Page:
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The Gazette KCRG
Posted November 19, 2010
Regals get a strong dose of Hawkeye

IOWA CITY — The University of Iowa football program has a distinct influence on the sport in Eastern Iowa.

Fans are obsessed with it, many young players aspire to wear Hawkeye colors one day, but a huge influence can be found just down the road at Iowa City Regina High School.

The Regals boast five former Hawkeyes on their coaching staff, including head coach Marv Cook, and have made an impact in a dominant season over Class 2A competition. Regina will try to complete a perfect season when it takes on North Polk (10-3) today in the 2A championship game, beginning at 1:05 p.m. at the UNI-Dome in Cedar Falls.

Currently, former Iowa players Ed Hinkel, Alex Kanellis, Jamey Murphy and Jason Dumont are on the staff. It is a resource that would be crazy to ignore.

“It works because a lot of guys stick around and stay in Iowa City,” Cook said. “They love football. They’re passionate about it. They’re great students of the game and they want to stay a part of it.”

Cook said sometimes he is contacted about interest in a former player wanting to coach and the staff reaches out to them. The former Hawkeyes mesh well together, because they share a same approach.

“The common theme is there’s a philosophy that Iowa football has a way of going about your business and taking care of things,” said Cook, who praised his other coaches including for University of Northern Iowa alum Mike Brinkman. “Those guys, during the different eras, there’s still a similar underlying philosophy on how to go about preparing and getting ready to play football.”

The Regals (13-0) have benefited from current Hawkeye players brought in by Kanellis and Murphy. Defensive lineman Adrian Clayborn helped with strength and conditioning over the summer. A position that former Hawkeye and current Indianapolis Colts linebacker Pat Angerer held.

“They’re phenomenal,” said Cook, noting they would work with junior high kids early morning and high school players in the evening. “They do a great job.

“it’s a tribute to them and the character they have that they would commit their time and be that involved with it.”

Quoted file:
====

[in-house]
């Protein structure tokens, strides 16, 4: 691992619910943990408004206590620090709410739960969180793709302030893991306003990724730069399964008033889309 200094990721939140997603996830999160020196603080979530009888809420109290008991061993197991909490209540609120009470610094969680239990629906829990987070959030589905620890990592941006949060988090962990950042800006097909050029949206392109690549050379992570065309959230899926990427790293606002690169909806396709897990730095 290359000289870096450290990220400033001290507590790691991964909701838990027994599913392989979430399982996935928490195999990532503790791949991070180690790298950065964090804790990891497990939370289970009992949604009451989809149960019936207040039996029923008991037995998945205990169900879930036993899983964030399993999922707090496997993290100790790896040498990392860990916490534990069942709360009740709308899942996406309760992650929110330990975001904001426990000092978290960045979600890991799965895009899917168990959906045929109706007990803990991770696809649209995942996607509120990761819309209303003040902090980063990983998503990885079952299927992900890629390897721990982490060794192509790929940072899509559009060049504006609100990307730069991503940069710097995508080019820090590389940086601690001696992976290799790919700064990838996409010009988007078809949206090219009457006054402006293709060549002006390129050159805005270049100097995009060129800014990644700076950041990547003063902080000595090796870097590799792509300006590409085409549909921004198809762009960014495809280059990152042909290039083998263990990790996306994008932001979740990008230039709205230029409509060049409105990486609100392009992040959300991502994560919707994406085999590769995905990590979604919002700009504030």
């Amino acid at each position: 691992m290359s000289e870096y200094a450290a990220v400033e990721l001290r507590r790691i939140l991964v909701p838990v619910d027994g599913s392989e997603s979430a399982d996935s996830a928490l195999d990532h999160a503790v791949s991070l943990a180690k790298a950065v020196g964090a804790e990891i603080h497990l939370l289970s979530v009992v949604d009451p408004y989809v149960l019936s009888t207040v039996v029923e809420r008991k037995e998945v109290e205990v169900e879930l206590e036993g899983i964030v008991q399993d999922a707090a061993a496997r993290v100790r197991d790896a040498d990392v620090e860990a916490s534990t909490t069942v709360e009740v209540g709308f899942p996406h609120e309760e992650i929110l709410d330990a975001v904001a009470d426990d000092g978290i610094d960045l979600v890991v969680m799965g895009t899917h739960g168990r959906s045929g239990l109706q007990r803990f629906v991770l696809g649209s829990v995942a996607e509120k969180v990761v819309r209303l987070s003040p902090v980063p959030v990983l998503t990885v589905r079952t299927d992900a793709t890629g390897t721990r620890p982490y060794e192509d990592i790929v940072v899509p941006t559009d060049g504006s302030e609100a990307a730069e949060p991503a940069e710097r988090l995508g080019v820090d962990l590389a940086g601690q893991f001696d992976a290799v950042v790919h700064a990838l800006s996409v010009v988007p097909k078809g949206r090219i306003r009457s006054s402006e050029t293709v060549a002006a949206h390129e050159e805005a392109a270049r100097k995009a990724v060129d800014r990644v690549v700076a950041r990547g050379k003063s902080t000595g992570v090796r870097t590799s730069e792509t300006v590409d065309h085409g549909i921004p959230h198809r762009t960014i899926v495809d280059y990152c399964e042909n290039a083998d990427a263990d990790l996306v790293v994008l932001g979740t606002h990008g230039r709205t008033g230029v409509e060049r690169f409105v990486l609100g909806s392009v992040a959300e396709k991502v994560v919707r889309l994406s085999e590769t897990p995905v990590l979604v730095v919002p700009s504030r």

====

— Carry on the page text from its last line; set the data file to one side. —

Having a top college athlete reiterate what you are trying to instill in your players helps hammers it home.

“When they see Adrian Clayborn and he’s talking about the same things Coach Kanellis and Coach Dumont are talking about as far as the proper way to work out, train and take care of yourself, it adds that much more credibility to what we’re trying to accomplish.”

The Regals can see the product of the Iowa players’ work on Saturday’s against some of the nation’s top teams. Their presence commands their attention.

“It’s eye-opening to see how good those guys are and obviously you’re going to listen to those guys and what they have to say,” senior quarterback Jack Verducci said. “They’ve made us all a lot better.”

Few have been as good as Regina, producing one of the more dominant seasons in all classes. The top-ranked regals are third in 2A in total offense and lead the state in scoring and point differential.

“It’s been a dream season,” Verducci said. “It definitely goes back to our offseason workouts.”

Of course, Clayborn was there.

“I know all those guys, so it’s kind of fun to watch them play,” said Clayborn who has been on the Regina sidelines this season but is not interested in a career in coaching. “It’s nice seeing how hard they worked in the summer, watching it all pay off.

“They’re so physically and mentally stronger than everybody else.”

That’s most evident upfront where they all stand over 6-feet, and 225 pounds. The Regals are senior-dominated as well and have the experience and leadership for the title this class has wanted for a long time.

“It’s exciting,” Verducci said of being a win away. “All of us have thought about this day since we were in junior high.”

Regina handled No. 2 North Fayette, 35-7, in the semifinals. North Polk advanced with a 42-0 win over Sheldon to reach the title game. Cook was impressed with North Polk, which is much better and dangerous team than when it started the season 2-3.

“If we play up to our capability I really like our chances,” Cook said. “It’s a matter of doing that, playing well and taking advantage of opportunities when they do present themselves.”

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